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The theme of flooding in christian religion

Most often He has guided the man without friends" Throughout the story of Beowulfone finds many elements of Christian philosophy: However, there is also a strong sense of heroic pride within Beowulf which is at times in direct conflict with these Christian values. Thus, we see the dichotomies of pride vs. But he also teaches the lessons of Christian philosophy: Throughout the story Beowulf repeatedly acknowledges God as his protector.

When Beowulf relates his battle with Grendel's motherhe states that "The fight would have ended straightaway if God had not guarded me" 1. Further exemplified by the powerfully stated "most often He has guided the man without friends" 1.

Aristotle and Augustine

However, there is also a strong sense that God's protection must be earned; a warrior must first be true to his values, courage, honesty, pride, and humility and only then will he earn God's protection.

In addition to earthly protection, there is also the sense that all earthly good, be it success or wealth, derives from God.

For example, when about to fight Grendel's mother in her cave, Beowulf sees a great weapon hanging on the wall.

But he does not take credit for this perception. The credit is given to God: And later in the passage, Hrothgar tells Beowulf that even the status of king is achieved through the grace of God.

When telling of Heremod, a king who falls victim to pride and selfishness, Hrothgar tells Beowulf "he turned away from the joys of men, alone, notorious king, although mighty God had raised him in power, in the joys of strength, had set him up over all men" 4. And again, "It is a wonder to say how in His great spirit God gives wisdom to mankind, land and earlship. He possesses power over all things. At times He lets the thought of a man of high lineage move in delight" 5.

The theme of flooding in christian religion

In other words, a king's earthly power is only an illusion. The true power lies with God. Any "delight" that a man enjoys here on earth is achieved only through the grace of God. Moreover, Hrothgar tells Beowulf that earthly success, given by God, must be handled with humility and a sense of sharing or the earthly king will bring on his own doom.

Hrothgar tells Beowulf of a selfish king: The phrase "he covets" is strongly reminiscent of the Christian Ten Commandmentsthat material desire leads to wanting more and more until nothing will suffice.

Thus, a good king is willing to share his earthly possessions; he is one who "recklessly gives precious gifts, not fearfully guard them" 5.

Hrothgar tells Beowulf that life itself is a gift from God, that even the human body is "loaned" 5. Aristotle and Augustine There is a dichotomy of values in Beowulf: Beowulf is a man who boasts, yet he also has wisdom and humility.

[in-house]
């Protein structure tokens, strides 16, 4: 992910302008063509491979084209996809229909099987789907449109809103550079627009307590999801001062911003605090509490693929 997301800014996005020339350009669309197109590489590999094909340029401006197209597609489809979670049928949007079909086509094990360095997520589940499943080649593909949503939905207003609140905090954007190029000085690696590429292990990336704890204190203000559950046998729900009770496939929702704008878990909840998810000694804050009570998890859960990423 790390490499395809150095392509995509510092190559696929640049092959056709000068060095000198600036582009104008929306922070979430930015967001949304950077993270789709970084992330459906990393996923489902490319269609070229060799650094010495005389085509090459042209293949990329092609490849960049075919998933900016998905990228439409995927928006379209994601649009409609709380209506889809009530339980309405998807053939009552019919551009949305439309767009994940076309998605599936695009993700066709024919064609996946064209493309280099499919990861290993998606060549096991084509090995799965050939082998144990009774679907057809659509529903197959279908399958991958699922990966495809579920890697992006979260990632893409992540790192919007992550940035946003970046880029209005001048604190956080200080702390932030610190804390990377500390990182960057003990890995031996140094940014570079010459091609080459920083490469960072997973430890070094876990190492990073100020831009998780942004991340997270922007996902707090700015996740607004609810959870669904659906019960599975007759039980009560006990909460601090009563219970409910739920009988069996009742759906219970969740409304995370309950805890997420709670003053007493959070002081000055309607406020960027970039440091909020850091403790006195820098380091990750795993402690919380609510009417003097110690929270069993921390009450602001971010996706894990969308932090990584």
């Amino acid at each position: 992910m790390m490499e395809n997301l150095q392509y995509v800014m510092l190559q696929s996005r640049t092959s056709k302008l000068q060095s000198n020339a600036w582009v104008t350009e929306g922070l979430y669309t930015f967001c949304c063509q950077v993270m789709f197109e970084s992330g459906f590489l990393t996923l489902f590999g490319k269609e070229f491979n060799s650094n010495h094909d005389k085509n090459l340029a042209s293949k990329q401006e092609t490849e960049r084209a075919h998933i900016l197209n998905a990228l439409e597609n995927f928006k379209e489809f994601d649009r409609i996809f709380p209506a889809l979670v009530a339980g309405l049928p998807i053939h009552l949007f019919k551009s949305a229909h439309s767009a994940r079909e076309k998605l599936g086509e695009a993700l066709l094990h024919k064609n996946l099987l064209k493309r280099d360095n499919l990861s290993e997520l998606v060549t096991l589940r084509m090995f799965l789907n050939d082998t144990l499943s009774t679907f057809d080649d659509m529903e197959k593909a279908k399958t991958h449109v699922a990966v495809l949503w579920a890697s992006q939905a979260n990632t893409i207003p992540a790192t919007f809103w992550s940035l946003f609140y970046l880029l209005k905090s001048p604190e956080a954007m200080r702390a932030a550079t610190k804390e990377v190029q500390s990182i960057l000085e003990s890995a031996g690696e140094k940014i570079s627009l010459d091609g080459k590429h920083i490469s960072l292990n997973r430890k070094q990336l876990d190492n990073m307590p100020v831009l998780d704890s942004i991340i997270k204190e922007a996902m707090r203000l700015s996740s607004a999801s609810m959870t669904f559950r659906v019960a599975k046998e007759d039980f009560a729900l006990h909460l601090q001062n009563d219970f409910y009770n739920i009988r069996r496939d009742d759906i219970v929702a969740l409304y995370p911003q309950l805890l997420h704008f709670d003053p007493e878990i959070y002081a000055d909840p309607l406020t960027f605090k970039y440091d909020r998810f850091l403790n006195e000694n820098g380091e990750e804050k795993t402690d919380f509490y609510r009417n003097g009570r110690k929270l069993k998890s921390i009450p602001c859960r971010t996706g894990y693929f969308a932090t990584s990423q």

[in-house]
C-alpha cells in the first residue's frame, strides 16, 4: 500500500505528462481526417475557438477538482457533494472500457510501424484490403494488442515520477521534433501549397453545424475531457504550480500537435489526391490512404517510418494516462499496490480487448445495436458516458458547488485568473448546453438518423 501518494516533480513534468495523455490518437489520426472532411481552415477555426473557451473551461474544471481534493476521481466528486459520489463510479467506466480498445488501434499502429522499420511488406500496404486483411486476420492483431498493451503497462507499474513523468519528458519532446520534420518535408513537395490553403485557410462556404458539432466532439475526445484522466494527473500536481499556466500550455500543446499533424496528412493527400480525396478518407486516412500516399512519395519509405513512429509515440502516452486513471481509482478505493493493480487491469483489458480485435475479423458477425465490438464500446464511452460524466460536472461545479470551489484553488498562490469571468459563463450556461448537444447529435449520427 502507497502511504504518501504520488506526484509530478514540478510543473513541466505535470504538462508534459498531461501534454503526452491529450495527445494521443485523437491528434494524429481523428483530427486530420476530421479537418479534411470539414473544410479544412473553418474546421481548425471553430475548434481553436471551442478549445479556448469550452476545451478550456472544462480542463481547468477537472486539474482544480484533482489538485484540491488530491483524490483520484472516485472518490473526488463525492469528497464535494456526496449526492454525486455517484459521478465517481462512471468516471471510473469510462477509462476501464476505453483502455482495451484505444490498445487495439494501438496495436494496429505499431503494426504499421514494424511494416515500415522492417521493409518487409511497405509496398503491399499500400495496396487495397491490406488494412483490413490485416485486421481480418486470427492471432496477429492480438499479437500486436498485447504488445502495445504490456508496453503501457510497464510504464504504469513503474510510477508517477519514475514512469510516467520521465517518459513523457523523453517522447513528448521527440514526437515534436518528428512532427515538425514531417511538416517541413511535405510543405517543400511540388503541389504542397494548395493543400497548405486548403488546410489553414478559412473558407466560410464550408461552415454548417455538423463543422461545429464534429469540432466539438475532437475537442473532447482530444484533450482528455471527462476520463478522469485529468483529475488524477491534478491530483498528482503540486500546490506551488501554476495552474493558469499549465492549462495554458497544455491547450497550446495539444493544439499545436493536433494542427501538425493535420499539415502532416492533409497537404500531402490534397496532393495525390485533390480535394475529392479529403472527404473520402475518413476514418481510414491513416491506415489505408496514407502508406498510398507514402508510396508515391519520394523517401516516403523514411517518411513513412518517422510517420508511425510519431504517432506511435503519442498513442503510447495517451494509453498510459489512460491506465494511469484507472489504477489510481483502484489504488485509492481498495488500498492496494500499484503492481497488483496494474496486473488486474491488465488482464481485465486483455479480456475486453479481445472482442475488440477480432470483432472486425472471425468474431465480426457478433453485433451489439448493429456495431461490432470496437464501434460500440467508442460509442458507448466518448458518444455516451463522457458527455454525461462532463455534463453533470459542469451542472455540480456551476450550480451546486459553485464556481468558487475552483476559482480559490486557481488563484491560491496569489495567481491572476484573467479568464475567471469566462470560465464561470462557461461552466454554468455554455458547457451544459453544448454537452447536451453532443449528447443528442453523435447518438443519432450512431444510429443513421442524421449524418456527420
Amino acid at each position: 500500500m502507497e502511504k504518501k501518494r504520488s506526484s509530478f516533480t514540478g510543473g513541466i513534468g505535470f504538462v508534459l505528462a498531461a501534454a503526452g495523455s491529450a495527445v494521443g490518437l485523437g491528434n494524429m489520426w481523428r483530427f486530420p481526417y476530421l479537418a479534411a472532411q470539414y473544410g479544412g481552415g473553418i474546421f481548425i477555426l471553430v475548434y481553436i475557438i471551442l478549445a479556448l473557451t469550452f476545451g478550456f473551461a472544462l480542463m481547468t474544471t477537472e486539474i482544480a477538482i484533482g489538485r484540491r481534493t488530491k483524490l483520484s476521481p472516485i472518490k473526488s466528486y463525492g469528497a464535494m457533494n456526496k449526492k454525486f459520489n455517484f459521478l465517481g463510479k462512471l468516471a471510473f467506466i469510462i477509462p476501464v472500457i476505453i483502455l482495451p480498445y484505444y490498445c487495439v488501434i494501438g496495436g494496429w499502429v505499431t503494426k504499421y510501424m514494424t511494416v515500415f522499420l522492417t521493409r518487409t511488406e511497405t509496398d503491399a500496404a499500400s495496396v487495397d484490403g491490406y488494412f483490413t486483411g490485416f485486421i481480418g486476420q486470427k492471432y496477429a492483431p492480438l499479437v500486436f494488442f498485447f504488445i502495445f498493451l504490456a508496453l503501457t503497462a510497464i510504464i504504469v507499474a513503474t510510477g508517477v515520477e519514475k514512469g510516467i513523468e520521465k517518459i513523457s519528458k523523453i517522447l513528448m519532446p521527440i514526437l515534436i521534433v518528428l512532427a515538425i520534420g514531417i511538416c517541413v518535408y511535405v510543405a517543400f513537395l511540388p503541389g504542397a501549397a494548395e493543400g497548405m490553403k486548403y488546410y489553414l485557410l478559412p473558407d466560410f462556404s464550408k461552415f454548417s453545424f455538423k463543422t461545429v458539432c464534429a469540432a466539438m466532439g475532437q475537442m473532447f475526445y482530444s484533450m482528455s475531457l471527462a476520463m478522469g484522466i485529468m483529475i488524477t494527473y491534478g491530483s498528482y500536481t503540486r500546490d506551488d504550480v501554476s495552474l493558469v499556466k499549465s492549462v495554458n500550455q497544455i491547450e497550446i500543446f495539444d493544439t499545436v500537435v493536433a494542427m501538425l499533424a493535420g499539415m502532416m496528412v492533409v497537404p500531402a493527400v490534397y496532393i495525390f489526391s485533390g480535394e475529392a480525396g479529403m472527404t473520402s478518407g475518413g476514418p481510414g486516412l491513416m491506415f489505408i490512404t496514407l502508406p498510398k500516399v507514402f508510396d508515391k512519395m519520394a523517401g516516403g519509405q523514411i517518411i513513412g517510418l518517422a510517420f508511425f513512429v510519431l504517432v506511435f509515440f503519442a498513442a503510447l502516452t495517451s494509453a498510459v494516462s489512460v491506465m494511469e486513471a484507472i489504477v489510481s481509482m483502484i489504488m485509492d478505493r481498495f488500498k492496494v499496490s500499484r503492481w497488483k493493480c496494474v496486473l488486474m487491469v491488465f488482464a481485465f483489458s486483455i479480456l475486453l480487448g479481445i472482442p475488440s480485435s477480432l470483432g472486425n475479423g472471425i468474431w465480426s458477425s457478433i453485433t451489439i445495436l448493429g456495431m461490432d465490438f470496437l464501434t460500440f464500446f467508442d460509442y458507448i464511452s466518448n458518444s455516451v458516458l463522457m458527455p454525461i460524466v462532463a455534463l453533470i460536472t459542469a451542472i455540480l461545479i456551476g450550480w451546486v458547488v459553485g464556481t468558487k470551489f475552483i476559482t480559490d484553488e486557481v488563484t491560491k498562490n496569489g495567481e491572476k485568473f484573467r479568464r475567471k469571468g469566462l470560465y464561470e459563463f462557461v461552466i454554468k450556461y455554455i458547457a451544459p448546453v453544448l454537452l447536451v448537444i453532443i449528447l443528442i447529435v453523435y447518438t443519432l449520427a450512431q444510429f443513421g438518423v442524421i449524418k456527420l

On the one hand Beowulf is reminded that pride will bring destruction: Yet it is that very pride and boastfullness that help make Beowulf a heroic warrior capable of achieving the greatest of deeds. The concept of the tragic flaw of which Hrothgar warns Beowulf was first expounded by the Greek philosopher Aristotlewith Sophocles' Oedipus Rex as the ultimate example in Greek literature.

However, as much as the Greeks spoke of the tragic flaw, there is still a strong sense of the heroic in their epic literature. Heroism and arrogance are to be admired as long as the hero does not strive too close to the gods and the heavens. It is not until well into the medieval period that Christianity reaches full bloom and the quality of heroic arrogance falls into disrepute. The Christian philosopher St. Augustine helped to turn man away from this earthly arrogance and the desire for material wealth and success.

In Augustine's City of Godhe attacks pagan culture and its pantheon of gods, blaming them for the decadence of society. It is Augustine's ideas that we see in Beowulftempering the heroic arrogance of the great warrior. However wide the dichotomy of values may be, Beowulf appears to have achieved the difficult balance between pride and humility.

For example, at the end of Further Celebration at Heorot Beowulf returns the sword Hrunting which turns out to be useless in his battle with Grendel's mother. But instead of taunting Unferth, Beowulf praises the sword: Beowulf is a mix of two ideals: Grendel is referred to as a descendant of Cain: In addition, there is a reference to the Great Flood that took place in Genesis: The The theme of flooding in christian religion made them a last payment through waters welling" 3.

In this reference to the biblical flood, the author of Beowulf is suggesting that the sword's creators were descendants of those that caused God to bring on the flood perhaps even suggesting that they were descendants of Cain.

However, earlier in the passage these same giants are referred to with reverence: Once again there is a contrast between the pagan and Christian cultures, as the same "giants" are referred to with honor and contempt in succeeding paragraphs.